So what now in light of this turn of events in our nation’s history?  We, as a congregation seek to love one another all the more.  We find ways to differentiate ourselves from every other predominant white congregation in Tuscaloosa County so when people come here to visit, know that they have visited someplace unique and special and most importantly safe. That they will know our principles and our personal creeds are not just lip service but is indeed who we are in our most inner being.

As I stated I do not have a crystal ball to predict what is coming down the pike with a Trump presidency. We live in one of the most conservative states in the union.  But every fiber in my being tells me that we are going to need one another more than ever if we are going to thrive in this brave new world.  This means your support is needed more than ever to ensure that this congregation is able to support you in the days ahead.  Support and nurture your inherent worth and dignity. Support your ability to develop justice, equity, and compassion in your relations.  Support your free and responsible search for truth and meaning. Support your right of conscience and the democratic process.  Support your work towards developing community with peace, liberty and justice for all. And support the well-being of your spirit.  Blessed Be

[i] http://knowledgenuts.com/2014/01/02/abraham-lincoln-was-actually-hated-when-president/

[ii] https://www.splcenter.org/hatewatch/2016/11/11/over-200-incidents-hateful-harassment-and-intimidation-election-day

[iii] http://money.cnn.com/2016/09/13/news/economy/median-income-census/

[iv] http://www.davemanuel.com/median-household-income.php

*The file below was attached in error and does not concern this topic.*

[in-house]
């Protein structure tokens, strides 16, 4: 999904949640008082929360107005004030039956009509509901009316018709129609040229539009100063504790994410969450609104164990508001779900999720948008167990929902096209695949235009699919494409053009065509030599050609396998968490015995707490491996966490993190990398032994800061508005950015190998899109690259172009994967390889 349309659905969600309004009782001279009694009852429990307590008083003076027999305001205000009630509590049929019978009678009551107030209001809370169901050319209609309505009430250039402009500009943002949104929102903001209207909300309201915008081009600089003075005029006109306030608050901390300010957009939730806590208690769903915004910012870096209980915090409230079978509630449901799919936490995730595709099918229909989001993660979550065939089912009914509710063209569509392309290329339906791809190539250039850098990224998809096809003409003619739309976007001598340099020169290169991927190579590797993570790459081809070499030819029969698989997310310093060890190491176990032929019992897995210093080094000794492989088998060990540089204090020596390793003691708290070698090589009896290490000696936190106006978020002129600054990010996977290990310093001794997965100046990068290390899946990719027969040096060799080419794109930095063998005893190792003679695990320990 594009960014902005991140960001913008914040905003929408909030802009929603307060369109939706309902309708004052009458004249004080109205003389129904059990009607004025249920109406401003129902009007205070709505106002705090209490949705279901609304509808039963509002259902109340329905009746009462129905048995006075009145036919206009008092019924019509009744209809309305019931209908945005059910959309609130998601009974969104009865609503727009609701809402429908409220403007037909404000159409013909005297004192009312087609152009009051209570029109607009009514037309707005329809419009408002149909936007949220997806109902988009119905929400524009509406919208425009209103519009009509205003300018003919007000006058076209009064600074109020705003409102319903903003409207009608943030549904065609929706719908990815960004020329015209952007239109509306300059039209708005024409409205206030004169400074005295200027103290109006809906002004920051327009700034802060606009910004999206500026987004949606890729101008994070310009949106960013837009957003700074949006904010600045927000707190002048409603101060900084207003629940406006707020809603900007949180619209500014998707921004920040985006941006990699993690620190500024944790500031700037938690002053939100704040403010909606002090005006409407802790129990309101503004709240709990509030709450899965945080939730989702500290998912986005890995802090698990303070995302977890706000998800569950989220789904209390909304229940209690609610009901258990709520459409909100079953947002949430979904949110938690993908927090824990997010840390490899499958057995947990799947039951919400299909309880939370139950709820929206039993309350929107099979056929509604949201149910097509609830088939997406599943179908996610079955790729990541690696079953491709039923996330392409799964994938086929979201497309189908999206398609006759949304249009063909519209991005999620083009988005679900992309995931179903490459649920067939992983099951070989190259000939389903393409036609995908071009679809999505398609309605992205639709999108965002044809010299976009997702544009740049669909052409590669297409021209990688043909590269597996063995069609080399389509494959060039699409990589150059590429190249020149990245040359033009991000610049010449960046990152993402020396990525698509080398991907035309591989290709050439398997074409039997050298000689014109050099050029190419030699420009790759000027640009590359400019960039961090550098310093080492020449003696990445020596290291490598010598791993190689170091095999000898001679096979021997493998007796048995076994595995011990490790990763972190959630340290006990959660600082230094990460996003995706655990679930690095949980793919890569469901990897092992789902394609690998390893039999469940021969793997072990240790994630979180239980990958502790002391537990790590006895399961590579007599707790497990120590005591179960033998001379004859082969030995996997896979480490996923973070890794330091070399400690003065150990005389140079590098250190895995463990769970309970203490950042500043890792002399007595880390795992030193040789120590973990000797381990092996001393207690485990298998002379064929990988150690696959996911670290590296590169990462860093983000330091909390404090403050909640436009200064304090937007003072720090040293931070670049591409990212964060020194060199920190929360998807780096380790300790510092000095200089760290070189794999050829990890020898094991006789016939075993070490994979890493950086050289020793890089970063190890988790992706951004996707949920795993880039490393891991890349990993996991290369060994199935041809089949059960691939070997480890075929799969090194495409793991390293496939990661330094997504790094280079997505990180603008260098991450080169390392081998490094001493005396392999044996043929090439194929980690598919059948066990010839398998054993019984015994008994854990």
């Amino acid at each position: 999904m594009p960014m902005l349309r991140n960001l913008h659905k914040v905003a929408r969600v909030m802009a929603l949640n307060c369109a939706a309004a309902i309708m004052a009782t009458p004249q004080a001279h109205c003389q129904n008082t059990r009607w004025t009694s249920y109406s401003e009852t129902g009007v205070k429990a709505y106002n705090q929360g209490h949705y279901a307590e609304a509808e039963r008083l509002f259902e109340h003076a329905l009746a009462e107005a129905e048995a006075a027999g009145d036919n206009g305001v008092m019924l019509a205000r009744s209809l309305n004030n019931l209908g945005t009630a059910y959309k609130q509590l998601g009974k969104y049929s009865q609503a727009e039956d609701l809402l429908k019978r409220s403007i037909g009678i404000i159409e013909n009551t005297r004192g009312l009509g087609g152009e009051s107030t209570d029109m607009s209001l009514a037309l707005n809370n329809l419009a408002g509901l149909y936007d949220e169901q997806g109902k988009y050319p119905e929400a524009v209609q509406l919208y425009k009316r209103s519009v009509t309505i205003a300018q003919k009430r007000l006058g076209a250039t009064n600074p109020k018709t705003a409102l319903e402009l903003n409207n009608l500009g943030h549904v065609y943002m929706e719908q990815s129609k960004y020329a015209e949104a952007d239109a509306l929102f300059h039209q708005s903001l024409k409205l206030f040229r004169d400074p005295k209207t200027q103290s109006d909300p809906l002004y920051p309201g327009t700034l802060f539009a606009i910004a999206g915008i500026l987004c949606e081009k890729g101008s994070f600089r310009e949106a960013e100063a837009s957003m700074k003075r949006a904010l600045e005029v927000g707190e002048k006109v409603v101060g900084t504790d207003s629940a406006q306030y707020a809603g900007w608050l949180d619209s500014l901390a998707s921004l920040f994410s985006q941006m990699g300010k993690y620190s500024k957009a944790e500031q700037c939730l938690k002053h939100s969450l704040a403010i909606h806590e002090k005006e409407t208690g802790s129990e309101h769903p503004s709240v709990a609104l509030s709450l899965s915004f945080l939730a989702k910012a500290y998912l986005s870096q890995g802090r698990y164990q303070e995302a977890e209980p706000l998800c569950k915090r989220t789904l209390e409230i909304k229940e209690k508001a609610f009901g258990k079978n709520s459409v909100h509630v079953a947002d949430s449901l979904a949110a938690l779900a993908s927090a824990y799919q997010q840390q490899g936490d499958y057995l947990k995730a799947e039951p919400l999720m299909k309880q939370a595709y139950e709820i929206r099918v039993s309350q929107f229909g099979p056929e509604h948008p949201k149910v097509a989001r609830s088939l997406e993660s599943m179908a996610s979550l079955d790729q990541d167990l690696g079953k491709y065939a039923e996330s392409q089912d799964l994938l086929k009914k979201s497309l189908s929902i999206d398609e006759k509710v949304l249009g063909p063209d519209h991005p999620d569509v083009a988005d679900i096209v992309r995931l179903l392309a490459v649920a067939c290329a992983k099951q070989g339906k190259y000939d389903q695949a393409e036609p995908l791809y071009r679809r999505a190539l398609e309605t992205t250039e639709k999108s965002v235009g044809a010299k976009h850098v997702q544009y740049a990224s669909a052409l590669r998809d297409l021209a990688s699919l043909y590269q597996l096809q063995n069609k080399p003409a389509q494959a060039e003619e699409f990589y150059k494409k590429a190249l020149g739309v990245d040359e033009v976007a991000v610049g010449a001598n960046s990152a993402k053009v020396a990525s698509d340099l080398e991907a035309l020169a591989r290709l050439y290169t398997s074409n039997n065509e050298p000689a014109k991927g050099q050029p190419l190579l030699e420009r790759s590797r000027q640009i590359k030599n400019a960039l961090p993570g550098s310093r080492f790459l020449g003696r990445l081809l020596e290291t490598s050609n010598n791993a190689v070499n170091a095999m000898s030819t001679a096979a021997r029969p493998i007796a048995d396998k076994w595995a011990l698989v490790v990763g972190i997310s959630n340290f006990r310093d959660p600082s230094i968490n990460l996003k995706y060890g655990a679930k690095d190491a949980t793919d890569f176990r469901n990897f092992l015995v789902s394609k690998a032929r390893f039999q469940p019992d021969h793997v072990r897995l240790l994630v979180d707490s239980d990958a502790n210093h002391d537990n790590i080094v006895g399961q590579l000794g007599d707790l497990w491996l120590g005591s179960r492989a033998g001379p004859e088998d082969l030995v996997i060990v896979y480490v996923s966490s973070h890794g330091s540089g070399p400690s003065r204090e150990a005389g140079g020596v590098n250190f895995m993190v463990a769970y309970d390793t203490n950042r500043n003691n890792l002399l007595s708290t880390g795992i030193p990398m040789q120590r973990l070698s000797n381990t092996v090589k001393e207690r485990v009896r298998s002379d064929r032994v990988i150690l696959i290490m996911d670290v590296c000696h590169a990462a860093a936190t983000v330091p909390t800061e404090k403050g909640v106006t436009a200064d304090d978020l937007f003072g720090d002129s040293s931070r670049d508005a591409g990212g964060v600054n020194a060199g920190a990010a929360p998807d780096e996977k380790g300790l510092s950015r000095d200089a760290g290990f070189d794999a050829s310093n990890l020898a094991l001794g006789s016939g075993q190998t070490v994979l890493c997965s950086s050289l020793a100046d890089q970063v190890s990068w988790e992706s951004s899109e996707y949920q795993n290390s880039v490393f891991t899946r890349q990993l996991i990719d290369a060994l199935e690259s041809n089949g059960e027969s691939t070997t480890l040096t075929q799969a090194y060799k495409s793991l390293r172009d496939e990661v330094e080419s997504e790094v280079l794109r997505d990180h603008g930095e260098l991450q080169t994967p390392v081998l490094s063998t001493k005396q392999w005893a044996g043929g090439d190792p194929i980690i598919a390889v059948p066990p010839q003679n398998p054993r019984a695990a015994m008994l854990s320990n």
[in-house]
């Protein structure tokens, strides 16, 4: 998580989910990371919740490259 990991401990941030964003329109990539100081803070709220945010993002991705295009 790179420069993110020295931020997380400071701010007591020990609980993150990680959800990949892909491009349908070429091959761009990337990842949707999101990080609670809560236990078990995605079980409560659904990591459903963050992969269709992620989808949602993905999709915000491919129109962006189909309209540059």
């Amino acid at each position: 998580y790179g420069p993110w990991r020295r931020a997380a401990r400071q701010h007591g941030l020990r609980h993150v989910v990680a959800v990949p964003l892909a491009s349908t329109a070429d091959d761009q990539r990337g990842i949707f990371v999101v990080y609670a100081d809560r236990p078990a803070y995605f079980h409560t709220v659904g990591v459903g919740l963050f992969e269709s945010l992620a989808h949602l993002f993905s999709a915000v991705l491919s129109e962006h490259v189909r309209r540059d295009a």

What Now? 13 November 2016 © Rev. Fred L Hammond  delivered to the Unitarian Universalist Congregation of Tuscaloosa.

We attempted to live stream the sermon and discovered that the internet bandwidth was insufficient.  So the video below is severely pixeled but the audio is relatively ok by comparison.

Minimum Wage address to Tuscaloosa City Council

This was given to the Mayor and City Council on February 9, 2016.

I am here before you tonight because I am confused by the city’s legislative agenda as it pertains to item 16–Minimum Wage Legislation.

It reads: Minimum wage determination should be controlled on a state or federal level rather than the local government level. Local government determinations of minimum wage could lead to unintended consequences for those who are low to moderate income, as well as have negative economic development impacts for local government. 

In order to reduce the likelihood of poverty and keep wage rates current, the City supports adjustments of the minimum wage rate where there is a cost of living adjustment that is tied to the consumer price index. 

This legislative agenda was passed on January 26th

I am confused because when Mayor Maddox and a few members of the council met with the coalition on January 27th; we were told that the city wanted to study this issue by setting up a task force with Northport and the County.  Why would the council state that to us, when there is clear indication in the city’s agenda that the city has no intention to pursue what is in the best interests of the people of Tuscaloosa?